Missing the ‘Aina

Silly, the NY girl who complains about the poor choices for bagels, the bad pizza, the diminished access to culture, the dearth of concert choices in Hawaii, getting choked up tonight watching some girl sing Hawaii Pono’i at a Wahine Volleyball game on You Tube. That’s what happens when you are gone for too long. Believe me six months is as long as it is short. I found myself forgetting how to say “delicious” in Hawaiian tonight. I actually had to look it up. Crazy. I would like to blame it on all the brain cells that have been doused in luscious Long Island wine.

I am in the process of organizing a good bye thing at my son’s adopted NY school. Of course it has a Hawaii theme. Considering that I couldn’t remember the word “ono” maybe I’m not the best person. We have some supplies being shipped in by his Dad including: the noodles for chicken long rice, nori to make spam musubi and the form thing to make the right shape, rice flour to make mochi, furikaki and some silly token gifts for the class from the swap meet. We will be making faux kalua pig (we experimented this weekend with liquid smoke and salt) and haupia (this actually turned out pretty good). We are going to bring some music (my son requested we bring the come a’ama crab song). My mom dug out her Iz CD and we will likely take that. I sense talking about the geography and different cultures and maybe playing a game with some Hawaiian words.

It was interesting for me personally tonight, the reaction I had to hearing the Hawaiian language for the first time in a long time. Granted, the amount of Hawaiian that I actually hear on a day-to-day basis in my real life in Hawaii is nearly non-existent. But there was definitely a gut reaction to it this evening. I remember the first time that I ever say hula performed for real. I was living in Arlington, VA and working in DC. My at-the-time partner was a Hawaii-phile after being stationed there in the military. I don’t remember if we went to see hula as part of his ploy to convince me to move to Hawaii or if the decision had already been made. I remember it was performed in some weird basement of a building in the Smithsonian. I swear that I am not making this up; it was a basement. I had no idea what to expect. I’m sure that I was thinking coconut shells and grass skirts. So, so wrong. One of the things that drew me that night, and continues to, is the chanting. It is beautiful and touches something in me. And it is not just Hawaiian chanting. I can remember being in college and attending the Pow Wow on the Shinnecock Indian reservation being drawn to the guys chanting and beating the drum. Maybe it is the connection to long ago history and culture; bridging today and yesterday in a very tangible way. These cultures determined to survive. It moves me. I can’t say that about many things. And it moved me to tears tonight. After dinner my son performed an impromptu and completely made up hula to some Iz in the living room. He was so sincere and determined. Maybe the music and the language also touch him in a way that he cannot yet define or express. Maybe one day he will be the chanter and I will be moved beyond tears. Hope for the future.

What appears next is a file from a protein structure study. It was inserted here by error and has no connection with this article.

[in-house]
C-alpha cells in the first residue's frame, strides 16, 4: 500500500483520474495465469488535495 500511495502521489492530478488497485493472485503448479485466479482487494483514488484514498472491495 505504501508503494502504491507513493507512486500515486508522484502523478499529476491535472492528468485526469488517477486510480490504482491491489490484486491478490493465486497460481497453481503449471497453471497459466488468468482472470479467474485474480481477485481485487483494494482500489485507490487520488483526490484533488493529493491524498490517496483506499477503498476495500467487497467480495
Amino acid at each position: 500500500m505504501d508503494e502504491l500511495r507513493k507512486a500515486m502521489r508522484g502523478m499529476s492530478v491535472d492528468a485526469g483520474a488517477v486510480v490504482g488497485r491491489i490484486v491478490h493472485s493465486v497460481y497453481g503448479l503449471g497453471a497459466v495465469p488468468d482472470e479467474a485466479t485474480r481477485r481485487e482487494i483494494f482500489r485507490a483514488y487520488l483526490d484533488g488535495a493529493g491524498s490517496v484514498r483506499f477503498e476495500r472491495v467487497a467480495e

About nematomorph

Living like the rich and famous, splitting time between Hawaii and New York.
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2 Responses to Missing the ‘Aina

  1. lavagal says:

    Sweet and beautiful post little hana’i sis! I loved this!

  2. mauka-makai says:

    Chanting and drumming are a primal force, connecting us to the vibration of the universe, the hum of all living beings. In this way, the deep connection we are able to access when we hear chanting and drumming, awakens in us something long forgotten, but not quite gone.

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